Policies, policing and pitfalls - how to approach social media
...a group of stakeholders in drafting a policy and, more importantly, in enforcing it. "I think it is cross-departmental because it is not just a pure HR issue," says Ann Bevitt, head of employment at lawyers Morrison & Foerster.
"You have got to understand how your systems are set up and whether what you are suggesting reflects the technical reality," she says, adding there should be legal input on any policy that seeks to control employee behaviour.
What to leave in, what to leave out
Having pulled together the best minds in the company - and perhaps an external consultant or two - the next step is to draft the policy. Companies may be tempted to think that existing rules on issues such as staff conduct or web use may cover most of the bases.
But according to Bevitt, it makes sense to have explicit rules in place for emerging issues such as social media. "I think when something is new it is useful to really draw attention to it rather than just amending an IT or tech use policy," she says.
Issues to consider include external risks such as defamation and interfering with client relationships, if remarks are made about a customer or partner, for example. There are also internal risks to consider.
"Companies need to be aware of issues such as vicarious liability in the case of employee-to employee-harassment, victimisation or discrimination," Bevitt says. There are also risks to confidential information and trade secrets to consider, which could occur accidentally or on purpose.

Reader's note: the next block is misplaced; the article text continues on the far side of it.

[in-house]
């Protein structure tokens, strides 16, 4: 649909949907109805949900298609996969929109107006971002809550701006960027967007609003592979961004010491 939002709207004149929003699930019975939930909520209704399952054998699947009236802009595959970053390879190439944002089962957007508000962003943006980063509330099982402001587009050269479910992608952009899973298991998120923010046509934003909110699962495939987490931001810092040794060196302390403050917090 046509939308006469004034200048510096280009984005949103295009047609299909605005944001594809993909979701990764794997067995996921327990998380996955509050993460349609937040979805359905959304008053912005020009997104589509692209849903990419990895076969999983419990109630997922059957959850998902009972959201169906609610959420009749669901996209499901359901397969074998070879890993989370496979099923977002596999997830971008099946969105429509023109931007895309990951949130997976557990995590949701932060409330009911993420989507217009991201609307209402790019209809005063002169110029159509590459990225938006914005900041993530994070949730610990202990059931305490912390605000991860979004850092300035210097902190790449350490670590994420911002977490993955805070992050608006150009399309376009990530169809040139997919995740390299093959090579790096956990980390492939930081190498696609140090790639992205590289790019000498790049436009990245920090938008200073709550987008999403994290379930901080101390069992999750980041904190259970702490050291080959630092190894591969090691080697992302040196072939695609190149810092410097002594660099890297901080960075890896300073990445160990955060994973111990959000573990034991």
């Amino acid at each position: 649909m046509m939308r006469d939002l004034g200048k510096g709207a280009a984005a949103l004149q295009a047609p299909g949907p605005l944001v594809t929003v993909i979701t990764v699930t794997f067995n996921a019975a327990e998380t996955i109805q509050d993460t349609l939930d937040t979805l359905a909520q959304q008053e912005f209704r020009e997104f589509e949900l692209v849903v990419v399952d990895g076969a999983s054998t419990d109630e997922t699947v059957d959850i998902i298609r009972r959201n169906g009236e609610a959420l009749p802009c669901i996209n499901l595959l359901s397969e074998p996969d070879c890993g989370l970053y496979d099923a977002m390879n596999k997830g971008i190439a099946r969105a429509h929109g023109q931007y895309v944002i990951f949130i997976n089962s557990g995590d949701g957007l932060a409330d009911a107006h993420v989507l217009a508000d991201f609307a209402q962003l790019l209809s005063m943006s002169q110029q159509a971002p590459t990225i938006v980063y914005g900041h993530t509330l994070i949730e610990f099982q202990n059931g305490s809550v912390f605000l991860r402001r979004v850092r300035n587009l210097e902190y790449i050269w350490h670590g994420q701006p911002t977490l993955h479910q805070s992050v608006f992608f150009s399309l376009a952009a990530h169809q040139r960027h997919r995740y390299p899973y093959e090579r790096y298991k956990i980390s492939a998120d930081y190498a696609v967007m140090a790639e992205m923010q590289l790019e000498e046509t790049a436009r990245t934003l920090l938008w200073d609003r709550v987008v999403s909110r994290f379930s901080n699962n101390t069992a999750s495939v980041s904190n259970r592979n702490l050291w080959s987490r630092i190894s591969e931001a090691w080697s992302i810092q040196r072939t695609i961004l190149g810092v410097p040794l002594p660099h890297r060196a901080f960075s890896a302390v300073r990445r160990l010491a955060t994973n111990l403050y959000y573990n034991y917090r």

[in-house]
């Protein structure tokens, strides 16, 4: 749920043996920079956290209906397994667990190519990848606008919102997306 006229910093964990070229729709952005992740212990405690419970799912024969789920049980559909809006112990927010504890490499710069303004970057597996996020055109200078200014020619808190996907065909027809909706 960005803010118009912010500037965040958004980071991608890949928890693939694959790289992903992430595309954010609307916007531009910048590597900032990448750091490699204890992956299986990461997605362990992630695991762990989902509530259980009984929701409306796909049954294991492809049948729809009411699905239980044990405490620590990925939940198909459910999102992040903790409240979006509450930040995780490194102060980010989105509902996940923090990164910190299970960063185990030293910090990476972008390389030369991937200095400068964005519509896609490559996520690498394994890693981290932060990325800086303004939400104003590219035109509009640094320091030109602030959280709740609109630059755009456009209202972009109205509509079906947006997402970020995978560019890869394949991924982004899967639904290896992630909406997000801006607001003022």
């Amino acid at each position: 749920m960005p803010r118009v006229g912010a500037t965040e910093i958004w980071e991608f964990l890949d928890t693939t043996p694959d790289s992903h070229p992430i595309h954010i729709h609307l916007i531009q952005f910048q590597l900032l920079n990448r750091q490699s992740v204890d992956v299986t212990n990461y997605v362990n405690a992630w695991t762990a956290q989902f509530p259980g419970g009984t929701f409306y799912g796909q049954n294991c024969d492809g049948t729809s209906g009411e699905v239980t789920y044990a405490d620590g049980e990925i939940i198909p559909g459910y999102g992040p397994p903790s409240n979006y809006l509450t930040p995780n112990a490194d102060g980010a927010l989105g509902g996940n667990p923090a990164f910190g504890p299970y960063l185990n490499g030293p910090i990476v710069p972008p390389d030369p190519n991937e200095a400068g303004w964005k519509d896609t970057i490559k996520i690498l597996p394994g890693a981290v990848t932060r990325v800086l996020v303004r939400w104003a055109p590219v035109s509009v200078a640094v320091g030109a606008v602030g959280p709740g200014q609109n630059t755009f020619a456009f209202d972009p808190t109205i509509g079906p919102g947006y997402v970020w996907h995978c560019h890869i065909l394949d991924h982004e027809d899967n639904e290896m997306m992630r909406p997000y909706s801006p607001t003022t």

Accountability all the way
Being explicit about what employees can and cannot do on social networks is important but it's also important not to be too prescriptive, experts argue.
The secret to drafting guidelines of this type successfully is to encourage users to accept responsibility for their own behaviour, according to the president of recruitment site CareerBuilder, Farhan Yasin.
"The first issue is accountability. You write it, you own it. Employees are essentially acting as online spokespeople for the company. If they're talking about the company or about their work at the company, they need to clearly identify themselves and adhere to company policies," he says.
Education, education, education
While many staff will have used at least one social media application, others may have no experience of the technology. It might sound counter-intuitive to provide training in a medium that you are trying to control but making sure all staff have a basic grasp of the leading social media tools is fundamental to laying down policies on use.
"The key to controlling social media is education," says Rick Mans, social media evangelist for consultancy Capgemini. "Employers need to talk to employees about the technologies they are using, how they are using them and their impact on the working day. Not only will this communication increase trust but it might give those in charge new ideas about utilising these technologies to generate business."
Policing the policy
With a policy in place, the issue of how to enforce it arises. For most staff the policy should be an explicit reminder of what sort of behaviour is expected by the company. But the question of how exactly to police such policies is more problematic.
"I think it's acceptable to say to staff that if they see something that is in breach of this policy to report it," says Morrison & Foerster's Bevitt. "You have that in other areas of employment law. But as for taking action against someone for the failure to report - not the actual act but the failure to report it - would be difficult unless there was clear information available to you," she adds.
But trawling around looking for evidence of social media offences could see management in breach of data protection laws, so any steps in this area have to be taken carefully.